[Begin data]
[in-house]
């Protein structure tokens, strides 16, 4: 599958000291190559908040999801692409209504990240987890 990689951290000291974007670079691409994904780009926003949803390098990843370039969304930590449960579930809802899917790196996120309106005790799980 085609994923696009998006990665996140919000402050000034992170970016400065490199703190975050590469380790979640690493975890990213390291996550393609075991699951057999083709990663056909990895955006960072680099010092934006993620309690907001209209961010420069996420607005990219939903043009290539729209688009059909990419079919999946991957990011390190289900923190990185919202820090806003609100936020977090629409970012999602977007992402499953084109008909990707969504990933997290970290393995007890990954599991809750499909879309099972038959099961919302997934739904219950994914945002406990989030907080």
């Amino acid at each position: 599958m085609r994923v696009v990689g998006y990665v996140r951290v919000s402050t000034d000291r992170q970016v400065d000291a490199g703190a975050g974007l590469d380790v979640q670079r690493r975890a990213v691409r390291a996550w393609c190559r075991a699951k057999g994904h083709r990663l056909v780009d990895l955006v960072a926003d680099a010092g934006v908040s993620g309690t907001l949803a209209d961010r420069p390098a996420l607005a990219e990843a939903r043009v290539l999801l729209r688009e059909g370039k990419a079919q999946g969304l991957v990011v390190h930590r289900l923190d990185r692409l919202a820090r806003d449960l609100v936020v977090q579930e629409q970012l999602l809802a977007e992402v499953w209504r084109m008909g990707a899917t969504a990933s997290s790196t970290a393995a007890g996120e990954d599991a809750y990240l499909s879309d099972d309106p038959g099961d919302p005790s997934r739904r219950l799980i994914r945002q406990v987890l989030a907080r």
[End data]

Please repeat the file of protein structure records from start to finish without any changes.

[in-house]
């Protein structure tokens, strides 16, 4: 599958000291190559908040999801692409209504990240987890 990689951290000291974007670079691409994904780009926003949803390098990843370039969304930590449960579930809802899917790196996120309106005790799980 085609994923696009998006990665996140919000402050000034992170970016400065490199703190975050590469380790979640690493975890990213390291996550393609075991699951057999083709990663056909990895955006960072680099010092934006993620309690907001209209961010420069996420607005990219939903043009290539729209688009059909990419079919999946991957990011390190289900923190990185919202820090806003609100936020977090629409970012999602977007992402499953084109008909990707969504990933997290970290393995007890990954599991809750499909879309099972038959099961919302997934739904219950994914945002406990989030907080």
């Amino acid at each position: 599958m085609r994923v696009v990689g998006y990665v996140r951290v919000s402050t000034d000291r992170q970016v400065d000291a490199g703190a975050g974007l590469d380790v979640q670079r690493r975890a990213v691409r390291a996550w393609c190559r075991a699951k057999g994904h083709r990663l056909v780009d990895l955006v960072a926003d680099a010092g934006v908040s993620g309690t907001l949803a209209d961010r420069p390098a996420l607005a990219e990843a939903r043009v290539l999801l729209r688009e059909g370039k990419a079919q999946g969304l991957v990011v390190h930590r289900l923190d990185r692409l919202a820090r806003d449960l609100v936020v977090q579930e629409q970012l999602l809802a977007e992402v499953w209504r084109m008909g990707a899917t969504a990933s997290s790196t970290a393995a007890g996120e990954d599991a809750y990240l499909s879309d099972d309106p038959g099961d919302p005790s997934r739904r219950l799980i994914r945002q406990v987890l989030a907080r």